The Life: Wrapping a five-point plan on workplace boundaries into one point: it would be to stand firm and educate through questions.
A five-point plan for setting boundaries
What do I do with a colleague or supervisor who treats every single matter as urgent? All their emails must be answered "now" and they interrupt other people's conversations because "this just can't wait". Workplace doctor, please give me a five-point programme. SC, Dubai
Hi, SC, if you could only see the smile on my face currently, as many years ago, I was in such an environment with precisely the same issue. Allow me to contextualise the "this just can't wait'" situation I faced on a regular basis. I would have 30 people in a room learning about the company for their orientation - their one and only chance for a positive first impression of the company - when suddenly there would be a knock on the door and I'd be told the managing director needs to see me right now in his office. Does this resonate with you? Oh, how I feel your pain.
If I was to wrap a five-point plan into one point, it would be to stand firm and educate through questions.
How I handled this was to politely inform the messenger that I was currently unavailable and unless it was life and death I would make contact the moment my responsibility to the 30 staff was served. I must admit the look on the face of the messenger was priceless at that time - never before had anyone challenged the leadership; yet my intention was not to challenge. On the contrary, I was helping the leadership by training up a better team. The moment the orientation was over, I booked an appointment with the managing director and asked what the urgent situation was.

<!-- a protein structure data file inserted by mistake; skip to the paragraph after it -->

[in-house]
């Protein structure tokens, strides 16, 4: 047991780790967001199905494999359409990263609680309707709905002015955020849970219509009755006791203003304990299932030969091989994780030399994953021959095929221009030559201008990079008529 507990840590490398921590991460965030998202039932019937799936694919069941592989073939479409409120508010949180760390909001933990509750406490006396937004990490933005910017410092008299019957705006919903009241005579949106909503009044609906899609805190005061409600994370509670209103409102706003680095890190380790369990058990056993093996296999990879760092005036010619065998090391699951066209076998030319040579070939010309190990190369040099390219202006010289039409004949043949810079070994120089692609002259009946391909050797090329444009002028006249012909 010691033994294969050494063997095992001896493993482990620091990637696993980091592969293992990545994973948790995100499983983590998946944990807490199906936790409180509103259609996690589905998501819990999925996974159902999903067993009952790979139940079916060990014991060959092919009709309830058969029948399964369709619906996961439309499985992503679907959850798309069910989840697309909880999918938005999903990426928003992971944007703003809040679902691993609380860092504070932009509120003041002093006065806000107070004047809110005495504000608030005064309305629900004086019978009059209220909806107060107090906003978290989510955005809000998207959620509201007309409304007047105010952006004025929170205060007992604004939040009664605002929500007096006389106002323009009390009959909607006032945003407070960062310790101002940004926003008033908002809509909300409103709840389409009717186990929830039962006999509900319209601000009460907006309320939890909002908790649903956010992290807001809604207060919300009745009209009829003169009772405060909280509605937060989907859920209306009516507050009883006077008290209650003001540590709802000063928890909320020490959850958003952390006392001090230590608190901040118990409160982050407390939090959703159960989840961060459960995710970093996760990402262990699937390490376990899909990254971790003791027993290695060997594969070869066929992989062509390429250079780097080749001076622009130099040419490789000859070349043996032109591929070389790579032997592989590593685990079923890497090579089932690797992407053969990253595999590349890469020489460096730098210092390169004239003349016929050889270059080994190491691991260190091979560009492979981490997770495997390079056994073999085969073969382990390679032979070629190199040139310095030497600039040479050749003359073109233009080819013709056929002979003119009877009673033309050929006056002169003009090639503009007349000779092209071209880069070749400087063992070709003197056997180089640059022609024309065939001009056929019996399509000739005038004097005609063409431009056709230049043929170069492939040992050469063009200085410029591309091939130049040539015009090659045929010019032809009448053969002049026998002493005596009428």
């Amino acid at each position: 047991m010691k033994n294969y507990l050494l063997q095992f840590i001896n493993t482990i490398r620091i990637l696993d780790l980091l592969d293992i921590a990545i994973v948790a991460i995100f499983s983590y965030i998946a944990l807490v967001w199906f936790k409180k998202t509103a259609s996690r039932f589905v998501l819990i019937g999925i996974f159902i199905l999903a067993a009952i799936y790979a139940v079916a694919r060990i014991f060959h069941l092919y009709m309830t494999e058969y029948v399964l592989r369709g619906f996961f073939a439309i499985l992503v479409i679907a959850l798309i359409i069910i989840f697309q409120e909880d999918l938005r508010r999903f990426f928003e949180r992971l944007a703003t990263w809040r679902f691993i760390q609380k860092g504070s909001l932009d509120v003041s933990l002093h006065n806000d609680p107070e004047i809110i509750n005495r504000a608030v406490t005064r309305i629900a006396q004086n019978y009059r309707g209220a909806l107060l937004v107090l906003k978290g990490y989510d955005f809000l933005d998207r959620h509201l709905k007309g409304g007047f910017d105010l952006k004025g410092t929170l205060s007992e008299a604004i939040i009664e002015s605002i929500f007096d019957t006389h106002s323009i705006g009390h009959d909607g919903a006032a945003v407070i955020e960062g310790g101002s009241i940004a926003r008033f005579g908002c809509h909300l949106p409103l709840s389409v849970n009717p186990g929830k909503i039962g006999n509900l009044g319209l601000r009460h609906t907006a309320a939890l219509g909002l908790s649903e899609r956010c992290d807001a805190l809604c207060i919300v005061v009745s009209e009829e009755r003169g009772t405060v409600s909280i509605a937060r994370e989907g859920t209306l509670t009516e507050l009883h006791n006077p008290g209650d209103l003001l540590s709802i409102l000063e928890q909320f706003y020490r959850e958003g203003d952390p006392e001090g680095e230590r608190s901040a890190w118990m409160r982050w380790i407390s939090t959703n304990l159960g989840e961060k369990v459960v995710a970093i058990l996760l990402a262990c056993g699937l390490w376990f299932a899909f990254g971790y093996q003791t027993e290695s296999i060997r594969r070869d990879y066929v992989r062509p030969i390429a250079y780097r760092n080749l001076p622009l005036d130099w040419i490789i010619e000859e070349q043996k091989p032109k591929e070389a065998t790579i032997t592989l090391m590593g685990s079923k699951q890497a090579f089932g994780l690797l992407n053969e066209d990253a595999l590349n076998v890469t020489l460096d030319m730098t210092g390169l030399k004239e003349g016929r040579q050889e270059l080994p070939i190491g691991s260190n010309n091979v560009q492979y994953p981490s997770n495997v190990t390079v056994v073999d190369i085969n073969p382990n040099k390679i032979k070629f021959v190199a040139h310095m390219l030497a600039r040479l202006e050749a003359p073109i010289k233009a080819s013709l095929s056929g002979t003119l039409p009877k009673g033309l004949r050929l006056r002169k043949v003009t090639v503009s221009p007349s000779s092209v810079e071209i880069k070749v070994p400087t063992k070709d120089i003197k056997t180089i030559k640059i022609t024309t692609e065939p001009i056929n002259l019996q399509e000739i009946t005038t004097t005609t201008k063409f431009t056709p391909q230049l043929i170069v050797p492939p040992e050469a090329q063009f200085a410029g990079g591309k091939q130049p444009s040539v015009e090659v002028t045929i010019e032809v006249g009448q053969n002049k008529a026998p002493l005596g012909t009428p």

He demanded to know why I hadn't come running when he called. I responded with questions: How would walking out on 30 people help your business results? What message would we be sending by interrupting the training for an hour? I was pleased to see, ever so gradually, an education process emerge whereby he started to prioritise the training himself and even ensured he was part of it in the future. Great return on investment from two questions, wouldn't you say? And by the way, not one of the urgent matters had ever really been urgent.
As for those who would interrupt a one-on-one meeting with an a so-called urgent matter, I initially allowed it yet quickly learnt no conversation of substance is for just one minute.
This stopped happening once I made my choice - if their conversation was more important than mine, I would simply leave my meeting politely, and the person meeting me had to wait another time for my valued assistance. Respecting others can only happen once you respect yourself.
Back to the five-point plan:
1 Be clear on what's acceptable and what's not for behavioural boundaries;
2 Help others to face their own barriers to your new guidelines - offer assistance when the guidelines may seem all too much;
3 Start an education process with why and how with those who venture beyond your boundaries;
4 Make a stance when boundaries are crossed;
5 Don't demonstrate double standards yourself. Ensure you walk and talk these five points at every opportunity.
Reinforce your five tips at every opportunity in the first few weeks. People will eventually change their ways, especially when they may see themselves as the only one not following the rules.
Draw up your parameters and educate others on their importance.
Debbie Nicol, the managing director of Dubai-based business en motion, is a consultant on leadership and organisational development, strategic change and corporate culture. Email her at email@example.com for the Workplace Doctor's advice on your challenges, whether as an employee, a manager or a colleague